No More Mandatory Khat Calligraphy Lesson in Vernacular Schools, Cabinet Decides

The Khat writing controversy has been going on for the past two weeks and it has finally come to closure now.

The Cabinet has decided to make Khat, a form of Jawi calligraphy, an elective where teachers in vernacular schools will have the freedom to teach Khat or not, The Star reported.

Source: Straits Times

In a press conference with his deputy Teo Nie Ching, Education Minister Dr Maszlee Malik said, “the Cabinet made a decision to give teachers the power to decide how they want to teach.

“There will not be any form of exams, tests or assessments.

“We hope that with the Cabinet’s decision on khat, the issue will not be raised anymore and create any misunderstanding.”

Source: FMT

Dr Maszlee said Khat syllabus will be reduced from six pages in Year 4 Bahasa Malaysia textbook to three pages and it will only be an activity but not subject itself, FMT reported.

He added that the Ministry will continue to have a dialogue with all stakeholders to improve the education system in Malaysia.

Source: Utusan Online

Previously, many Malaysians were outraged by the implementation of Khat writing in vernacular schools next year as they feared that it would burden students with the already-heavy study load for learning three languages and three writing systems.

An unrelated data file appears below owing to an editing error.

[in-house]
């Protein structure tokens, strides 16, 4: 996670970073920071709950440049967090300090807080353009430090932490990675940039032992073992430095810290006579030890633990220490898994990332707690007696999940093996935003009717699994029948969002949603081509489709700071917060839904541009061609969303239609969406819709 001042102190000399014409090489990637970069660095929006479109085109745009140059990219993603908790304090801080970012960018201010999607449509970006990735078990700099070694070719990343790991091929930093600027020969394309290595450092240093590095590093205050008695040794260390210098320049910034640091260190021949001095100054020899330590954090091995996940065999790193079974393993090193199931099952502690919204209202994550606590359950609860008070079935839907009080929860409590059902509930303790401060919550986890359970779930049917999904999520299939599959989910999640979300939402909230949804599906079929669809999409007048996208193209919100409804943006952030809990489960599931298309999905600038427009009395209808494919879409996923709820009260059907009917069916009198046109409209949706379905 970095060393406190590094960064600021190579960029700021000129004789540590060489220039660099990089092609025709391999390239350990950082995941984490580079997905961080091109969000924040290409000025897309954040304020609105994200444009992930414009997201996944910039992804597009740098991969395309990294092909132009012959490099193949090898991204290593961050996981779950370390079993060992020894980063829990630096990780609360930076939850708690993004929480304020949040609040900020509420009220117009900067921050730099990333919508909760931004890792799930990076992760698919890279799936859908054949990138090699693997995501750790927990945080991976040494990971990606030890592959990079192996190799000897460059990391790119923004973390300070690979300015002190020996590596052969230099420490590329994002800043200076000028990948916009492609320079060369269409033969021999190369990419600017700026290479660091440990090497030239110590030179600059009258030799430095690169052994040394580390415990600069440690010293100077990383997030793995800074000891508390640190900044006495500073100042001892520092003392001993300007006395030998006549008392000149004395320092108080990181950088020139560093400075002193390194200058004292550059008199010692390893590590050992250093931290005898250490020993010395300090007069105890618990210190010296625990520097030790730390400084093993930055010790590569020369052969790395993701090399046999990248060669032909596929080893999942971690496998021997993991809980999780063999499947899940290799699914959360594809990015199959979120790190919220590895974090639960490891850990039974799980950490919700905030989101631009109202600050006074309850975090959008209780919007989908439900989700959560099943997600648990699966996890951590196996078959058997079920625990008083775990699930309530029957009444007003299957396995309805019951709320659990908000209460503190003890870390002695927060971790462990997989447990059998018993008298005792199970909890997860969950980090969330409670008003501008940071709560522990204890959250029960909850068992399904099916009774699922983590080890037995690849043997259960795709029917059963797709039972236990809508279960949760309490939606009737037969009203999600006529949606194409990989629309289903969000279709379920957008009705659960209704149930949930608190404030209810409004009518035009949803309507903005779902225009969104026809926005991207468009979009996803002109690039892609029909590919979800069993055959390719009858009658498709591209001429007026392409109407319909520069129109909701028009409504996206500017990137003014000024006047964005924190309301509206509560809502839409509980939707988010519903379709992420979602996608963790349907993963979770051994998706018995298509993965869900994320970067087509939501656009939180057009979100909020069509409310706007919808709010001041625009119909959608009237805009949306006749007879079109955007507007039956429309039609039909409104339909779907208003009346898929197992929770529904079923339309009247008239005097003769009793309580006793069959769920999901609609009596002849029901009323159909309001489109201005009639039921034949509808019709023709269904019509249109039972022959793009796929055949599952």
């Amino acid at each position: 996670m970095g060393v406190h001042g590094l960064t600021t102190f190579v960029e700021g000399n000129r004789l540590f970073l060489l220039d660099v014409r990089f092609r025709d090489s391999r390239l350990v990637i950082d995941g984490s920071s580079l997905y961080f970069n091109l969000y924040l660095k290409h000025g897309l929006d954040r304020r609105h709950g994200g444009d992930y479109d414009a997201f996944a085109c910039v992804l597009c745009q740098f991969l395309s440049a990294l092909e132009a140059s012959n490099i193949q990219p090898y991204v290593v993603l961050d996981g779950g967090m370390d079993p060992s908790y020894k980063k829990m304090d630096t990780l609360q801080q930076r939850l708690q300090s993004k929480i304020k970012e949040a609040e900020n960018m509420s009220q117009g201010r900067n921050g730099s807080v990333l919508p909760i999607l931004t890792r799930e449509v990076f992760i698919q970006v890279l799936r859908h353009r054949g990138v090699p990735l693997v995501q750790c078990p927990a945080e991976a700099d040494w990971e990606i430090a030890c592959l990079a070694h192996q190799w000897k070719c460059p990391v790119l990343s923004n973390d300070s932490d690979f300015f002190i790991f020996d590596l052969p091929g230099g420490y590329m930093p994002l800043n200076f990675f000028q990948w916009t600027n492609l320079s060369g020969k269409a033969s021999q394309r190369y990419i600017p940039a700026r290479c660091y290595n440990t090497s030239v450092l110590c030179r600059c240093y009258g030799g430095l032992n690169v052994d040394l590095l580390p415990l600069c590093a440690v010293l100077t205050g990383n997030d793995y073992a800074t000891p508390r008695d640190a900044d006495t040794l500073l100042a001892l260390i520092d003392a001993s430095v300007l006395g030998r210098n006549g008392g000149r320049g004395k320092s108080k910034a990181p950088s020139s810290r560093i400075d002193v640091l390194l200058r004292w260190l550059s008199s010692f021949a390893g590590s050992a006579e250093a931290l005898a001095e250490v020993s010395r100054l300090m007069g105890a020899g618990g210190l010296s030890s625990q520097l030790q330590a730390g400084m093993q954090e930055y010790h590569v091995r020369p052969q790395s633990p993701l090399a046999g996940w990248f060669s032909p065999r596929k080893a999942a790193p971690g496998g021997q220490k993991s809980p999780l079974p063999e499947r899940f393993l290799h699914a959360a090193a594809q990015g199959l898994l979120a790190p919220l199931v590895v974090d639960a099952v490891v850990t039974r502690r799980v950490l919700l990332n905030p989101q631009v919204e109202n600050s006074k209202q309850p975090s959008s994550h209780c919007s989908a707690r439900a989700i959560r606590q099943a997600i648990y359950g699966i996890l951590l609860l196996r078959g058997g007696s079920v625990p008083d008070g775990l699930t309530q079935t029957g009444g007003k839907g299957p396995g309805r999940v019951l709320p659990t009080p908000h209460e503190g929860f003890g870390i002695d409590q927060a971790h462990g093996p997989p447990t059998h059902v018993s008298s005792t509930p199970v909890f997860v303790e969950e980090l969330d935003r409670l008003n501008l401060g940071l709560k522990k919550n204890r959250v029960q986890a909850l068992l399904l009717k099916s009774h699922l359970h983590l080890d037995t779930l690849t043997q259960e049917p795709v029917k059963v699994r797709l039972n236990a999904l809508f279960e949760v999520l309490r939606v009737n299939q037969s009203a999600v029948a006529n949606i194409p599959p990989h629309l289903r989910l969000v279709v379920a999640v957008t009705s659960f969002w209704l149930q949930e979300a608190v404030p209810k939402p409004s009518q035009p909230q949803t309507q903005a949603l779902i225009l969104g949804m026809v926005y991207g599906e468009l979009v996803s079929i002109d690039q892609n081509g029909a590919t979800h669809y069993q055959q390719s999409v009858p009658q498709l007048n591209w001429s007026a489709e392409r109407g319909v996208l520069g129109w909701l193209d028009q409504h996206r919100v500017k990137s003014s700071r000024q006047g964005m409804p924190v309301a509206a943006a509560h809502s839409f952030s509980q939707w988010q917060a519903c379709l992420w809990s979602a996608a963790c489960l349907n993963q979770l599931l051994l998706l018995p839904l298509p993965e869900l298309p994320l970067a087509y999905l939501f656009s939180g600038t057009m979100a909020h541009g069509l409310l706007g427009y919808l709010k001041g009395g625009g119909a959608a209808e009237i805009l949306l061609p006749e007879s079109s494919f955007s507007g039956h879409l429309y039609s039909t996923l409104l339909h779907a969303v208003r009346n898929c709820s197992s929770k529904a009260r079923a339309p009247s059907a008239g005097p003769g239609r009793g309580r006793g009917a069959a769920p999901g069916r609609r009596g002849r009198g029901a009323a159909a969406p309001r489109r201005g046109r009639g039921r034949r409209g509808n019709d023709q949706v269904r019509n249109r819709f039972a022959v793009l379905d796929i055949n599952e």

Khat writing would make students to learn another writing system when Bahasa Malaysia actually follows a romanised script, Dong Zong and Jiao Zong, the two groups that represent the interests of Chinese independent schools nationwide, contended.

You can read our previous report here:

What are your thoughts on this? Do you think it is a good idea for the government to go flip-flop on their implementation this time? 

Let us know in the comments below.

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